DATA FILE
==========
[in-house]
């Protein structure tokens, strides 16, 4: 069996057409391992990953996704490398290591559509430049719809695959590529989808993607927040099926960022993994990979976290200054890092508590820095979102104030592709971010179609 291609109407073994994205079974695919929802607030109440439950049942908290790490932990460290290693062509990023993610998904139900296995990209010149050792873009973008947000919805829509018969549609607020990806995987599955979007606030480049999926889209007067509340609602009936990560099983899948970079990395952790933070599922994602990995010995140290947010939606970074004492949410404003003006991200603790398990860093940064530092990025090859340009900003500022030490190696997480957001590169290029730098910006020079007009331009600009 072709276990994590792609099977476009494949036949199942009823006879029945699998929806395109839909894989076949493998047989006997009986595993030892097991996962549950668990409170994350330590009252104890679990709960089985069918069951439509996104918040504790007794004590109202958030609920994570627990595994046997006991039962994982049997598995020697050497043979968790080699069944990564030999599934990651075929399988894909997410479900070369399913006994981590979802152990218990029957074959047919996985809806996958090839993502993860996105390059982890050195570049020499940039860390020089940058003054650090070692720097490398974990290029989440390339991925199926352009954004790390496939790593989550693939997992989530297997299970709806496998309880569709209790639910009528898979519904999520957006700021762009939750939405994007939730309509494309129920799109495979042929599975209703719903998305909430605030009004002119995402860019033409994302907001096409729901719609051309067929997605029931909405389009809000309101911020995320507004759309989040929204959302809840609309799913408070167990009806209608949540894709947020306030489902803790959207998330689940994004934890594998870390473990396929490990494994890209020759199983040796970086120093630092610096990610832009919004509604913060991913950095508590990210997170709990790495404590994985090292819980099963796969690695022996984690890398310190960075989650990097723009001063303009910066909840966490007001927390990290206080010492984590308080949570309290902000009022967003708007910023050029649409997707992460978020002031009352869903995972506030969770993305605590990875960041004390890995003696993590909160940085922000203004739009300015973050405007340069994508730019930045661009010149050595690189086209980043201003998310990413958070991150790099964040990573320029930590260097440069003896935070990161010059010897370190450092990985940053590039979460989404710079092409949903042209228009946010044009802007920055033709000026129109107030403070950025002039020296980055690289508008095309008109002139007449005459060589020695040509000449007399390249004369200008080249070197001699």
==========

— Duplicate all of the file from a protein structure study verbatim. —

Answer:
[in-house]
């Protein structure tokens, strides 16, 4: 069996057409391992990953996704490398290591559509430049719809695959590529989808993607927040099926960022993994990979976290200054890092508590820095979102104030592709971010179609 291609109407073994994205079974695919929802607030109440439950049942908290790490932990460290290693062509990023993610998904139900296995990209010149050792873009973008947000919805829509018969549609607020990806995987599955979007606030480049999926889209007067509340609602009936990560099983899948970079990395952790933070599922994602990995010995140290947010939606970074004492949410404003003006991200603790398990860093940064530092990025090859340009900003500022030490190696997480957001590169290029730098910006020079007009331009600009 072709276990994590792609099977476009494949036949199942009823006879029945699998929806395109839909894989076949493998047989006997009986595993030892097991996962549950668990409170994350330590009252104890679990709960089985069918069951439509996104918040504790007794004590109202958030609920994570627990595994046997006991039962994982049997598995020697050497043979968790080699069944990564030999599934990651075929399988894909997410479900070369399913006994981590979802152990218990029957074959047919996985809806996958090839993502993860996105390059982890050195570049020499940039860390020089940058003054650090070692720097490398974990290029989440390339991925199926352009954004790390496939790593989550693939997992989530297997299970709806496998309880569709209790639910009528898979519904999520957006700021762009939750939405994007939730309509494309129920799109495979042929599975209703719903998305909430605030009004002119995402860019033409994302907001096409729901719609051309067929997605029931909405389009809000309101911020995320507004759309989040929204959302809840609309799913408070167990009806209608949540894709947020306030489902803790959207998330689940994004934890594998870390473990396929490990494994890209020759199983040796970086120093630092610096990610832009919004509604913060991913950095508590990210997170709990790495404590994985090292819980099963796969690695022996984690890398310190960075989650990097723009001063303009910066909840966490007001927390990290206080010492984590308080949570309290902000009022967003708007910023050029649409997707992460978020002031009352869903995972506030969770993305605590990875960041004390890995003696993590909160940085922000203004739009300015973050405007340069994508730019930045661009010149050595690189086209980043201003998310990413958070991150790099964040990573320029930590260097440069003896935070990161010059010897370190450092990985940053590039979460989404710079092409949903042209228009946010044009802007920055033709000026129109107030403070950025002039020296980055690289508008095309008109002139007449005459060589020695040509000449007399390249004369200008080249070197001699």